• The early chapters contain many references to publishedliterature on blue-green algae and although they slightlyhinder the continuous reading of the text, they have beenretained as a valuable source of further reading in this rapidlydeveloping subject.

    P.R. HESSE Regional Project Coordinator for Asia and the Pacific RAS/75/004 Land and Water Development Division

    ACKNOWLEDGEMENTS

    The Food and Agriculture Organization of the UnitedNations, the Regional Project RAS/75/004 and the author wishto acknowledge most gratefully the assistance provided directlyand indirectly, by the many Institutions and individuals inIndia and else-where involved with blue-green algae technologyand its extension.

    The enthusiastic reception and adoption of the technol-ogy by a large number of farmers have helped in translating itfrom a concept into a reality.

  • CONTENTS

    Page

    Preface iii

    Acknowledgements iv

    l. Introduction 1

    2. Distribution and succession of blue-green 3

    algae in rice fields

    3. Algal nitrogen fixation in rice soils 9

    4. Methods for the assay of nitrogen fixation 13

    5. Algal application and soil properties 19

    6. Pesticides and blue-green algae 21

    7. Crop-Alga association 23

    8. Establishment of blue-green alqae in rice soils 25

    9. Algal application and rice yield 29

    10. Production of algae for field application 33

    11. Recommendations for field application of 45

    blue-green algae

    12. Economics of algal production and application 47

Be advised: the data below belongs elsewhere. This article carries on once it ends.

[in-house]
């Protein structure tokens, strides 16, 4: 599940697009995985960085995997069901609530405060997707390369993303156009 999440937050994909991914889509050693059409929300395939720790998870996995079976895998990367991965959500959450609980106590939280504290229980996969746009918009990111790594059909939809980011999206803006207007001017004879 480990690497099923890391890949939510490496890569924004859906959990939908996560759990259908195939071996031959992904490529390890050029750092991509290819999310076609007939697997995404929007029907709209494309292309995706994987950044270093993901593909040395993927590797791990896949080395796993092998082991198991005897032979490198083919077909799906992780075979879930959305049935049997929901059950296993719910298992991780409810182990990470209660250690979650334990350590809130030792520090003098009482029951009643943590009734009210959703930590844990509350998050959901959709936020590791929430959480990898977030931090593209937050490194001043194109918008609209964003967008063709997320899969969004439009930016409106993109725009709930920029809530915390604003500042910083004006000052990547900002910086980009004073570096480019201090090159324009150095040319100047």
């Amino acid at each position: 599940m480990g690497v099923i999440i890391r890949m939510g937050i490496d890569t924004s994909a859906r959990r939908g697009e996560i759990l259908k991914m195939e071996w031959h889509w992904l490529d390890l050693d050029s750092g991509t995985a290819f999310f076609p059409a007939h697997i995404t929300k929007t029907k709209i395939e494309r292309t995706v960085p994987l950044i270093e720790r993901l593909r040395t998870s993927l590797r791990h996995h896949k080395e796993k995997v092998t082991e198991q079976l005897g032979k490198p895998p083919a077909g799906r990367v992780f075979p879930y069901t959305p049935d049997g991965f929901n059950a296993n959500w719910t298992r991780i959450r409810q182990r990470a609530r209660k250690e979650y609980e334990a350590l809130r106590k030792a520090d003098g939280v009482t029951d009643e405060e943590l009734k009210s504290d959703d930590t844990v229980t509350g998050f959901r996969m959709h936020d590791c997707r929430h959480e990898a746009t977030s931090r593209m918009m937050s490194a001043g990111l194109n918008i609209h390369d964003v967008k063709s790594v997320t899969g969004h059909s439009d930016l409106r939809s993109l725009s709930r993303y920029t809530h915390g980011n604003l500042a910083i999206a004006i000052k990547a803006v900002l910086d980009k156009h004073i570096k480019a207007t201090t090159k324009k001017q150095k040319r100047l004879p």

13. Indian State level organizational pattern for 53

    the transfer of blue-green algae technology

    14. Elements of development programmes 57

    References 59

    Appendices

    I. General features of blue-green algae

    II. List of nitrogen-fixing blue-green algae 75

    III. Keys to the orders and genera of some nitrogen- 79

    fixing blue-green algae

    IV. Description of the nitrogen-fixing bluegreen 83

    algal genera

    V. Culture media 95

    VI. Isolation and quantification procedures 97

    VII. Proforma for compiling information on the 99

    production and performance of algal fertilizer

    material

  • LIST OF FIGURES

    Page

    l. Floating colonies of Nostoc in a rice field 5

    2. Flowsheet of nitrogen in broadcast and

    transplanted paddy fields in Japan 10

    3. A gas exchange assembly for the acetylene 14

    reduction assay

    4. Algal growth in a farmers field inoculated 26

    with algae for three successive cropping seasons

    5. Harvested field showing algal crusts on the 26

    soil surface

    6-9. Trough method of algal production 34